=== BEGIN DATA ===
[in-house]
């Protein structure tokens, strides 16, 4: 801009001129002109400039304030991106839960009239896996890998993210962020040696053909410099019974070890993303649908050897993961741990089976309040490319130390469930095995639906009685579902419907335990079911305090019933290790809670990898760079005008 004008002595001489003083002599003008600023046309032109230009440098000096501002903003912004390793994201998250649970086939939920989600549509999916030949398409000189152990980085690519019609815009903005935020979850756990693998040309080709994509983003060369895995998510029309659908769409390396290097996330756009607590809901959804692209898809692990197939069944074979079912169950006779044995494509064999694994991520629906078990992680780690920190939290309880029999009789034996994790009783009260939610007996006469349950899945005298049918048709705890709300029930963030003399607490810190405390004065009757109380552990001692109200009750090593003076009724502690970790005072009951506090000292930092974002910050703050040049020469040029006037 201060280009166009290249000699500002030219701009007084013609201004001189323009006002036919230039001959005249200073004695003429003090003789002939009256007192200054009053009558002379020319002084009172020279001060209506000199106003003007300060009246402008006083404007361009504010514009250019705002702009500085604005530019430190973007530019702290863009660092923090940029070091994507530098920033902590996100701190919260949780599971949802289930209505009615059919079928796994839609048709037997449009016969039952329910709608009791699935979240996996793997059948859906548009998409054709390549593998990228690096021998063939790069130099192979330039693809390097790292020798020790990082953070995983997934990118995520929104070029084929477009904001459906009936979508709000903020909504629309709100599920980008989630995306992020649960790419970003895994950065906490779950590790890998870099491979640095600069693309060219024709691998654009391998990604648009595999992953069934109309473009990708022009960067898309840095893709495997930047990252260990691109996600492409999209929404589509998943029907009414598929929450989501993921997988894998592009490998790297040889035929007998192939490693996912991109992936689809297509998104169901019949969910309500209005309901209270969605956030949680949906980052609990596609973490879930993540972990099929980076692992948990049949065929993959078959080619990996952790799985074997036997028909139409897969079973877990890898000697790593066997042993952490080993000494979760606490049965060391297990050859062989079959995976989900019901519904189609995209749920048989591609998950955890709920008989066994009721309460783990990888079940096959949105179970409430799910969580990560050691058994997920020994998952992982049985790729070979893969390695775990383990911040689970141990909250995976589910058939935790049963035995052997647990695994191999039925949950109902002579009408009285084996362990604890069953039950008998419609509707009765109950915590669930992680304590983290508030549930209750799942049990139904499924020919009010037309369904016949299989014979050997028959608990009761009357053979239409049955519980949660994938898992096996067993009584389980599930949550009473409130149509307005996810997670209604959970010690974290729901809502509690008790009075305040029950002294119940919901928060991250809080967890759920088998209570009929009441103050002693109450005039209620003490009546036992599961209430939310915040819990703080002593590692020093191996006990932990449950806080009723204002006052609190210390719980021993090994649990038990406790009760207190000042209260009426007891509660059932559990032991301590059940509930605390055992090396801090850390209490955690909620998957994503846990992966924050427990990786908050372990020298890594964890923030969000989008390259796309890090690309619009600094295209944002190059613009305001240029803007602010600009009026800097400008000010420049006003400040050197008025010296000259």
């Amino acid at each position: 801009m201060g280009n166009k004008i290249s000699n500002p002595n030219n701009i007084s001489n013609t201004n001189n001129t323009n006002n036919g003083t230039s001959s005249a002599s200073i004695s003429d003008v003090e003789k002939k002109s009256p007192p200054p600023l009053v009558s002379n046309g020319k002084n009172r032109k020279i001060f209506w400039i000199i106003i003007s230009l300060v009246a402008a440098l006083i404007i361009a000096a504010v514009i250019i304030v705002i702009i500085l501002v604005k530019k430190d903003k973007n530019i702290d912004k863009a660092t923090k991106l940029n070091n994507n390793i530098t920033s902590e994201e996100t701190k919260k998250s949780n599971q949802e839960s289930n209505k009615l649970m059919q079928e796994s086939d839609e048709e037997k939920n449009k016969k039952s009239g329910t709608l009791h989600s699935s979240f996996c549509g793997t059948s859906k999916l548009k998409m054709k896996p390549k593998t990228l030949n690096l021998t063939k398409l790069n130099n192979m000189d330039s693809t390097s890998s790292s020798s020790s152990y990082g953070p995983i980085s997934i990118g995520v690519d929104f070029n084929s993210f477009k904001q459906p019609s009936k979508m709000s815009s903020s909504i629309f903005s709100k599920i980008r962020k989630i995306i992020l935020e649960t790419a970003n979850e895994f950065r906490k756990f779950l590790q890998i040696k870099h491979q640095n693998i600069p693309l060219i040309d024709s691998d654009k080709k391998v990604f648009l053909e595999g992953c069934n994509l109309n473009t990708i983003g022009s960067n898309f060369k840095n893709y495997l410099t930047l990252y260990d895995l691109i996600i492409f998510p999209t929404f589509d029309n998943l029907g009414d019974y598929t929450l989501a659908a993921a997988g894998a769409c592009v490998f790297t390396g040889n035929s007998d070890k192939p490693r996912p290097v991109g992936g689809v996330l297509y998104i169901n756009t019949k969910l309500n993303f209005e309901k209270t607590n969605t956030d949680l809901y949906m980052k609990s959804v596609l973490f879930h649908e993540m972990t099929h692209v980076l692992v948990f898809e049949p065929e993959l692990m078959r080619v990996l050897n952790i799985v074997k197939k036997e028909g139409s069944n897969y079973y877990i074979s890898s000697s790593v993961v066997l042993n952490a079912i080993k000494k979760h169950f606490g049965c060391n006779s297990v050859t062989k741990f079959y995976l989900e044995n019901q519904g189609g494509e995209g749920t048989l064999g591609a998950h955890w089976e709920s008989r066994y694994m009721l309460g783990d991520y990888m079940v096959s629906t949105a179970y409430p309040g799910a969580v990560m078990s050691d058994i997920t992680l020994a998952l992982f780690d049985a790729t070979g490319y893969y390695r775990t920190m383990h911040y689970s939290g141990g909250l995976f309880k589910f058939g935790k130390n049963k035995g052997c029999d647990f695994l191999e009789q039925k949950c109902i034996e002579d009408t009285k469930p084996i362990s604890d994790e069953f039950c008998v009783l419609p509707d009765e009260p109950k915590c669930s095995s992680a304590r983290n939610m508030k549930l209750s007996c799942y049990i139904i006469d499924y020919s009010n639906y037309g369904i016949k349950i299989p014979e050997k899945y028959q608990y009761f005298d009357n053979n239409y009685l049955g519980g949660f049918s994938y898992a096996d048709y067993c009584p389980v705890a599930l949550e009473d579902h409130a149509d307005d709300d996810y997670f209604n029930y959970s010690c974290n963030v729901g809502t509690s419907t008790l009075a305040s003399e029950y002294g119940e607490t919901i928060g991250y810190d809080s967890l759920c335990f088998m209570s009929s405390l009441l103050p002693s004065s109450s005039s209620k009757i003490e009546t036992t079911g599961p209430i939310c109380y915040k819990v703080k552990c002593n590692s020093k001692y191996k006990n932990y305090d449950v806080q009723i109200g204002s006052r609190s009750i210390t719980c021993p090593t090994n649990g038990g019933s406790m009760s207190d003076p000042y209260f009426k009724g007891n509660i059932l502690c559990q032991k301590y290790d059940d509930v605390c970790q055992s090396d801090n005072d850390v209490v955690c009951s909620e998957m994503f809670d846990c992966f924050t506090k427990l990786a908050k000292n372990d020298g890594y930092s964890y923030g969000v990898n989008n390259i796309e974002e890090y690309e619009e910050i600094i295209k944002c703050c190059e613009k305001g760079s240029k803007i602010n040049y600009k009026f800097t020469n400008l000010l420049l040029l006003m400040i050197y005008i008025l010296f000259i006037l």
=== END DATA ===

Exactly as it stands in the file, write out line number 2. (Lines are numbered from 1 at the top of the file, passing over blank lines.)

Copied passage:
């Protein structure tokens, strides 16, 4: 801009001129002109400039304030991106839960009239896996890998993210962020040696053909410099019974070890993303649908050897993961741990089976309040490319130390469930095995639906009685579902419907335990079911305090019933290790809670990898760079005008 004008002595001489003083002599003008600023046309032109230009440098000096501002903003912004390793994201998250649970086939939920989600549509999916030949398409000189152990980085690519019609815009903005935020979850756990693998040309080709994509983003060369895995998510029309659908769409390396290097996330756009607590809901959804692209898809692990197939069944074979079912169950006779044995494509064999694994991520629906078990992680780690920190939290309880029999009789034996994790009783009260939610007996006469349950899945005298049918048709705890709300029930963030003399607490810190405390004065009757109380552990001692109200009750090593003076009724502690970790005072009951506090000292930092974002910050703050040049020469040029006037 201060280009166009290249000699500002030219701009007084013609201004001189323009006002036919230039001959005249200073004695003429003090003789002939009256007192200054009053009558002379020319002084009172020279001060209506000199106003003007300060009246402008006083404007361009504010514009250019705002702009500085604005530019430190973007530019702290863009660092923090940029070091994507530098920033902590996100701190919260949780599971949802289930209505009615059919079928796994839609048709037997449009016969039952329910709608009791699935979240996996793997059948859906548009998409054709390549593998990228690096021998063939790069130099192979330039693809390097790292020798020790990082953070995983997934990118995520929104070029084929477009904001459906009936979508709000903020909504629309709100599920980008989630995306992020649960790419970003895994950065906490779950590790890998870099491979640095600069693309060219024709691998654009391998990604648009595999992953069934109309473009990708022009960067898309840095893709495997930047990252260990691109996600492409999209929404589509998943029907009414598929929450989501993921997988894998592009490998790297040889035929007998192939490693996912991109992936689809297509998104169901019949969910309500209005309901209270969605956030949680949906980052609990596609973490879930993540972990099929980076692992948990049949065929993959078959080619990996952790799985074997036997028909139409897969079973877990890898000697790593066997042993952490080993000494979760606490049965060391297990050859062989079959995976989900019901519904189609995209749920048989591609998950955890709920008989066994009721309460783990990888079940096959949105179970409430799910969580990560050691058994997920020994998952992982049985790729070979893969390695775990383990911040689970141990909250995976589910058939935790049963035995052997647990695994191999039925949950109902002579009408009285084996362990604890069953039950008998419609509707009765109950915590669930992680304590983290508030549930209750799942049990139904499924020919009010037309369904016949299989014979050997028959608990009761009357053979239409049955519980949660994938898992096996067993009584389980599930949550009473409130149509307005996810997670209604959970010690974290729901809502509690008790009075305040029950002294119940919901928060991250809080967890759920088998209570009929009441103050002693109450005039209620003490009546036992599961209430939310915040819990703080002593590692020093191996006990932990449950806080009723204002006052609190210390719980021993090994649990038990406790009760207190000042209260009426007891509660059932559990032991301590059940509930605390055992090396801090850390209490955690909620998957994503846990992966924050427990990786908050372990020298890594964890923030969000989008390259796309890090690309619009600094295209944002190059613009305001240029803007602010600009009026800097400008000010420049006003400040050197008025010296000259």